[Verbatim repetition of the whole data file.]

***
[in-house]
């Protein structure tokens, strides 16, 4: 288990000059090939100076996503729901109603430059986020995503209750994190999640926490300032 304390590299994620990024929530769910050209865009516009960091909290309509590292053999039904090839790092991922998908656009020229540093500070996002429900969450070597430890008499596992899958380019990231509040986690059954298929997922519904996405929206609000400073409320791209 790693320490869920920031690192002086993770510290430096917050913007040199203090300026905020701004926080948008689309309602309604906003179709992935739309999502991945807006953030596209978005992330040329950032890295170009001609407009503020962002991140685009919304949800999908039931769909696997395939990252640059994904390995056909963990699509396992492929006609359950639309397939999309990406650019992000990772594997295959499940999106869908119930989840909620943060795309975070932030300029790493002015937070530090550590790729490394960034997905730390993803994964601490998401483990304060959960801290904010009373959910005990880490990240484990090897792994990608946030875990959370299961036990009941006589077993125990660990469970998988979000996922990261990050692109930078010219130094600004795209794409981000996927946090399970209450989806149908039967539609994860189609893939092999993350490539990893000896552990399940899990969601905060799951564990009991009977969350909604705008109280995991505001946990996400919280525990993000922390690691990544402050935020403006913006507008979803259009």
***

[in-house]
């Protein structure tokens, strides 16, 4: 288990000059090939100076996503729901109603430059986020995503209750994190999640926490300032 304390590299994620990024929530769910050209865009516009960091909290309509590292053999039904090839790092991922998908656009020229540093500070996002429900969450070597430890008499596992899958380019990231509040986690059954298929997922519904996405929206609000400073409320791209 790693320490869920920031690192002086993770510290430096917050913007040199203090300026905020701004926080948008689309309602309604906003179709992935739309999502991945807006953030596209978005992330040329950032890295170009001609407009503020962002991140685009919304949800999908039931769909696997395939990252640059994904390995056909963990699509396992492929006609359950639309397939999309990406650019992000990772594997295959499940999106869908119930989840909620943060795309975070932030300029790493002015937070530090550590790729490394960034997905730390993803994964601490998401483990304060959960801290904010009373959910005990880490990240484990090897792994990608946030875990959370299961036990009941006589077993125990660990469970998988979000996922990261990050692109930078010219130094600004795209794409981000996927946090399970209450989806149908039967539609994860189609893939092999993350490539990893000896552990399940899990969601905060799951564990009991009977969350909604705008109280995991505001946990996400919280525990993000922390690691990544402050935020403006913006507008979803259009």